When considering a penetration test for your business, there are some essential truths you must accept before going forward.
- The testing is limited by nature.
- Things change.
- Humans, not systems, are the weakest link.
Let’s examine these points in detail.
Here at 0meta Security, the goal is a thorough penetration test that gives you the best picture of your risks and your effective security posture. We are only limited by the timetables of the parties involved, and the budgets available.
The practical limitations of a penetration test aren’t just time and expense though. Penetration tests, by their nature, involve risks to networks and resources because the methods, code and tools we use take advantage of programming or process errors. This means a flawless exploitation of a server, for example, might still result in a crash of an application, the operating system, and/or loss of data. This risk is real, and unavoidable.
The result is that our customers typically limit the systems we are allowed to interact with. This is the ‘scope’ of the test. While this risk-averse behavior is completely understandable, you must accept that the results of the testing will be incomplete.
For sure, your adversary won’t care about your patient record database crashing, or the potential legal ramifications. They won’t care about server downtime, or network outages. They only care about their goals for your business. Sometimes, disruption is the goal!
All is not lost however. While we still prefer actual exploitation to prove a vulnerability exists, simply considering in the abstract various attacks on your most critical infrastructure is a worthwhile activity. However, we must assert strongly - this is not as effective as real testing! Planning deals in “what-ifs;” testing proves risk exists. With proof, action can be taken.
A penetration test is a snapshot of your security posture. Immediately following the end of the engagement, your IT staff and stakeholders will undertake the process of remediating the issues and risks identified by 0meta Security. Whether that means patching systems, educating employees, purchasing network equipment, or deploying new services, your overall posture will improve.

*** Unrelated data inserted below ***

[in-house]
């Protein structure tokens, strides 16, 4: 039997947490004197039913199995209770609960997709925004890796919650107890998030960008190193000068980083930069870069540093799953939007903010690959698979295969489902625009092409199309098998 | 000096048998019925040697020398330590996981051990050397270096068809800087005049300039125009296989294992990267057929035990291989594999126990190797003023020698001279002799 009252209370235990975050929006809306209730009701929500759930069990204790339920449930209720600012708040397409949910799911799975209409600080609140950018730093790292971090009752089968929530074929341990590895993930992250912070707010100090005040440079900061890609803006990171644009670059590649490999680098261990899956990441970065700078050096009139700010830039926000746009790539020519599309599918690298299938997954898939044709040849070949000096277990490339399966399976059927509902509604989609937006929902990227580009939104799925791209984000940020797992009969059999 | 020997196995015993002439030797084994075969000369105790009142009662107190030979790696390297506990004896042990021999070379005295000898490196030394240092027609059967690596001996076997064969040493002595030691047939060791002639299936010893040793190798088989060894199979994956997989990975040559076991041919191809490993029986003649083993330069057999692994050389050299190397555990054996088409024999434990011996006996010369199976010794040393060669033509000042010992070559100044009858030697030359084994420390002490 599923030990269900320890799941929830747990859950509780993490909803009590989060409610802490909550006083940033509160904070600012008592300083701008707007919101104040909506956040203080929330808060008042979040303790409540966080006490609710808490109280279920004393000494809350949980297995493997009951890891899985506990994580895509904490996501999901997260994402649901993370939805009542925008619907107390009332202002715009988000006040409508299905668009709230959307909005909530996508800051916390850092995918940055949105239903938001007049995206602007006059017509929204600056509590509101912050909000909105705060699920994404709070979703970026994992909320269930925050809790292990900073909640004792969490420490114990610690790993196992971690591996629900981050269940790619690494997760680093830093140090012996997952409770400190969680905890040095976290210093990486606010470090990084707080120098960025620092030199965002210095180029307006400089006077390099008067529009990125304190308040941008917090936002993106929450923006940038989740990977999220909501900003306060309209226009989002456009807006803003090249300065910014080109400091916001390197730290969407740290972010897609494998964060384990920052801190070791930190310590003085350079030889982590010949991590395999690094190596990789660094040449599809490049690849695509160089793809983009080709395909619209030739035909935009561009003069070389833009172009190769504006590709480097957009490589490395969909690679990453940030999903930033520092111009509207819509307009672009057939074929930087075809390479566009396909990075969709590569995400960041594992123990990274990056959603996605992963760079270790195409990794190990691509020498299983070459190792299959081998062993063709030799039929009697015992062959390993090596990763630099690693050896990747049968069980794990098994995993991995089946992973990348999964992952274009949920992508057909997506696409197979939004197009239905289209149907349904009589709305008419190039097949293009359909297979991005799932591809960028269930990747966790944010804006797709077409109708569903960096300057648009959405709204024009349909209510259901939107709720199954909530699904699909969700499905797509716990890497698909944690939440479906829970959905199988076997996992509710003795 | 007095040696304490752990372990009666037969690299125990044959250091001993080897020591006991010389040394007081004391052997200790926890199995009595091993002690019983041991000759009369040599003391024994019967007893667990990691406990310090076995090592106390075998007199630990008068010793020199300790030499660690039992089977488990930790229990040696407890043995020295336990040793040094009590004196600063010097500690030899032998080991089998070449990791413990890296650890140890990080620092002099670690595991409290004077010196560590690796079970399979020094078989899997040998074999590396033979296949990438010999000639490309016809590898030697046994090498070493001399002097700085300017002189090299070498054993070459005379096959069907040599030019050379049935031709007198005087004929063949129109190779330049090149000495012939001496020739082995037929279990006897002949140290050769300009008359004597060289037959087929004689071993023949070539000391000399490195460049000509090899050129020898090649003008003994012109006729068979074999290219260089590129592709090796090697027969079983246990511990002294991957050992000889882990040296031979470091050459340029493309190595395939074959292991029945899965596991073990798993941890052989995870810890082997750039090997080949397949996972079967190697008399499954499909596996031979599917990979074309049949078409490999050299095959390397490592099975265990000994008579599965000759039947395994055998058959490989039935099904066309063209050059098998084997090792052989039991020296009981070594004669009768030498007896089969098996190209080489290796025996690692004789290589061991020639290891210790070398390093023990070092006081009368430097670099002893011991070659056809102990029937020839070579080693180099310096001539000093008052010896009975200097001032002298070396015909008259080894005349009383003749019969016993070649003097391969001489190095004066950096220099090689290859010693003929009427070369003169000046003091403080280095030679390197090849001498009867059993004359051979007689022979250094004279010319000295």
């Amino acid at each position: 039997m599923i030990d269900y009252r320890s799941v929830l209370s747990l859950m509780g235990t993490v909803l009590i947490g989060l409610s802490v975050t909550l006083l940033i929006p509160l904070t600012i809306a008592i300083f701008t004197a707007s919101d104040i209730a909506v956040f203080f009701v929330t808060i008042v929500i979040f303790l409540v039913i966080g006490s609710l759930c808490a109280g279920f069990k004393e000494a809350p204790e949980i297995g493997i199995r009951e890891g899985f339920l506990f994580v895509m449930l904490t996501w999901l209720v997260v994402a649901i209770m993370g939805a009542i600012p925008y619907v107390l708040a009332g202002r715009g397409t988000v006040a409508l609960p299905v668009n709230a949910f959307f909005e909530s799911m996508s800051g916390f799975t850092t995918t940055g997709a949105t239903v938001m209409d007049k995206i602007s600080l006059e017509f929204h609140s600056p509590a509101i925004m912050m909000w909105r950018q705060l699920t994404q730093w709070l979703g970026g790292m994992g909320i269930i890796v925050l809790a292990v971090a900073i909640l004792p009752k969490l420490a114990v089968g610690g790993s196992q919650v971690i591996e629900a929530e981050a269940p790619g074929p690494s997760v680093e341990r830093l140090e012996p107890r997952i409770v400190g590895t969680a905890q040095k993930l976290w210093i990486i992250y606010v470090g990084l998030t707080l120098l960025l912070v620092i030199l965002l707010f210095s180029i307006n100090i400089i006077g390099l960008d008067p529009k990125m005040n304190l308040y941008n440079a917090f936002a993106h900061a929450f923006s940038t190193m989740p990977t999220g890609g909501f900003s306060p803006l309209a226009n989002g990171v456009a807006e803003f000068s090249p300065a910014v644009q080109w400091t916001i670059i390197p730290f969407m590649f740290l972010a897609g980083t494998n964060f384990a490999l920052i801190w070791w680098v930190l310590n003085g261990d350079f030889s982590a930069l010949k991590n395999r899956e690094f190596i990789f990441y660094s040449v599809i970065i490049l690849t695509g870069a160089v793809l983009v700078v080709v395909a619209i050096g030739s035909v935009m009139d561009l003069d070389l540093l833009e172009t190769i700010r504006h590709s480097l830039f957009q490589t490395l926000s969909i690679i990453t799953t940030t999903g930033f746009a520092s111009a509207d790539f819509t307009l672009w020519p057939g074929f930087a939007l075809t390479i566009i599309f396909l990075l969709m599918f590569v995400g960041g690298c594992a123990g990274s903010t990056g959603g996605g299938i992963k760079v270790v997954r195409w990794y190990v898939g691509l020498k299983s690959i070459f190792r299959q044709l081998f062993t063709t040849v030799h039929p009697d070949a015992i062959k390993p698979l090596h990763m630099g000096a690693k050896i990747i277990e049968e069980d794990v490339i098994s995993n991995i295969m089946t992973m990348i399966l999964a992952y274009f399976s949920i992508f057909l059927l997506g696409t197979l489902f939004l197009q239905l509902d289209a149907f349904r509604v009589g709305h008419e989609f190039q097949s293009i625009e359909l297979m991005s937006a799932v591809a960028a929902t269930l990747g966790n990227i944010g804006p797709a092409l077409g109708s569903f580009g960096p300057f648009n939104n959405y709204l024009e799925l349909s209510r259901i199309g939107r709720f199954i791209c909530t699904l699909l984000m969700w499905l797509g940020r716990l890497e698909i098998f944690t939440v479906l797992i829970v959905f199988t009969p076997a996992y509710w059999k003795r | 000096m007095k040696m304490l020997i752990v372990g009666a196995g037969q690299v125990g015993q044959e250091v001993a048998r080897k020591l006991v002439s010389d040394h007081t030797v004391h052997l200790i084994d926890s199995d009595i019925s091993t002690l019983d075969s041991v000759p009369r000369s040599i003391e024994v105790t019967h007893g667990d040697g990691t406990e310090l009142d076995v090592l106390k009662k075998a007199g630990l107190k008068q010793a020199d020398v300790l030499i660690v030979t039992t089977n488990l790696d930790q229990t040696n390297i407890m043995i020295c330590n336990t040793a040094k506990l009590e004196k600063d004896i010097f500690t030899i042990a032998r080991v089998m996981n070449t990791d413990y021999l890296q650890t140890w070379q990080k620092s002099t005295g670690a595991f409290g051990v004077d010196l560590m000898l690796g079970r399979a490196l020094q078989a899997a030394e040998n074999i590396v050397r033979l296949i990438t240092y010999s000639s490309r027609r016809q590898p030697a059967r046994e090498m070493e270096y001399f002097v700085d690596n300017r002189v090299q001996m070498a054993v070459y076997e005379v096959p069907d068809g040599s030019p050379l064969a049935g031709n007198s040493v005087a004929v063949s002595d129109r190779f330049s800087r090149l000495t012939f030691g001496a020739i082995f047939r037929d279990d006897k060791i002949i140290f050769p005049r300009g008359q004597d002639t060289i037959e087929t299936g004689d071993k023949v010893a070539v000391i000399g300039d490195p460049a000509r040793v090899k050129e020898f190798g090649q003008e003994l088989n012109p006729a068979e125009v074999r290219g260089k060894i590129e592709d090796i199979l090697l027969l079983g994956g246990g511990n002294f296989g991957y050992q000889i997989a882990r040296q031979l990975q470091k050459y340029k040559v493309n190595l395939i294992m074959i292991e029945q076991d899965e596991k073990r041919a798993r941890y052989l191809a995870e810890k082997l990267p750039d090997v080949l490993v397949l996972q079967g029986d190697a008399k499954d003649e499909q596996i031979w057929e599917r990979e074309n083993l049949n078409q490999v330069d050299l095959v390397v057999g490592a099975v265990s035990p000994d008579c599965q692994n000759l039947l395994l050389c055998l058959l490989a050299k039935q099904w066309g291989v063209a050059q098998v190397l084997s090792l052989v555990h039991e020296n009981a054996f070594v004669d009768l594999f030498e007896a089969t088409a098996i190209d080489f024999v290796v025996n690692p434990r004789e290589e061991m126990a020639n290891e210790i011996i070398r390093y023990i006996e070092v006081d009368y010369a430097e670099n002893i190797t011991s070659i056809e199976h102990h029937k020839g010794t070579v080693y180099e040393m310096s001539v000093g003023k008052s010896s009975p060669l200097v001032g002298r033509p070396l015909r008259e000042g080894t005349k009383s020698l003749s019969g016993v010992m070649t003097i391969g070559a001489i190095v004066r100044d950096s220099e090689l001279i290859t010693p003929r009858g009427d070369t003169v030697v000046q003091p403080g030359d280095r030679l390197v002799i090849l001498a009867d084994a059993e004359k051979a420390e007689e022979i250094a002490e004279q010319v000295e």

To maintain this better posture, all of the moving parts of your business will need supporting policies that make security a first-class citizen in your planning, budget, training and operations. As information security pros, we can’t emphasize this enough!
This means keeping up. Keeping up with ongoing patches. Keeping up with telemetry from your network security devices. Keeping up with new application releases. Keeping up with newly announced vulnerabilities. Going to security conferences in your local area or perhaps nationally to hear the latest in threats and tactics.
Without this, your posture will degrade. Your posture represents the “bar” of effort that a motivated attacker must cross to breach your network.
All the tools, equipment, and policy in the world doesn’t matter if an attacker can trick the right person into overriding the right safeguard. Sometimes, in the rush of missed deadlines, rocky product launches, staff changes and good intentions, frustration with the processes that keep your business safer can make you just want to yell “Get out of my way, I’m trying to work!”
Consider this scenario. You’re an IT helpdesk employee who just received an email from an executive like this:
“Hey, I forgot my new password to the VPN server. I should have had this report uploaded an hour ago! Can you just reset it for me to XYZ?”
The email is coming from the correct looking address, and you know they’re out of town at a convention. So, you do as they ask, and change their password.
They email back.
“Thanks, I got in!”
All done, right?
Of course, it isn’t like that at all. That email was spoofed to look like it came from your executive. They really are out of town, and the attacker knows because he saw their keynote on the internet. They guessed a likely username from your executive’s email address. And they know your VPN software suite from careful scanning of your network’s border.
Is your email server safe? Of course. Spoofing emails doesn’t require anything more than a modest tool. Your server OS is up to date, and so is the email software.
Is your VPN software up to date? Of course it is, you update it on a schedule, thus keeping downtime and disruption to a minimum. You were patched against that huge encryption vulnerability last year hours after it was published.
But none of it mattered because a human tricked another human into bypassing the security.
This style of attack, called a “social engineering attack” is one of the hardest problems to solve in information security. And some of the highest profile hacks in history are catalyzed by a human element without which the technical attack wouldn’t succeed. The human aspect of security is an ongoing endeavor for everyone with a stake in the war against criminals and malicious actors. Because of this, maintaining education and vigilance in your employees and systems is the only way to maintain your security posture.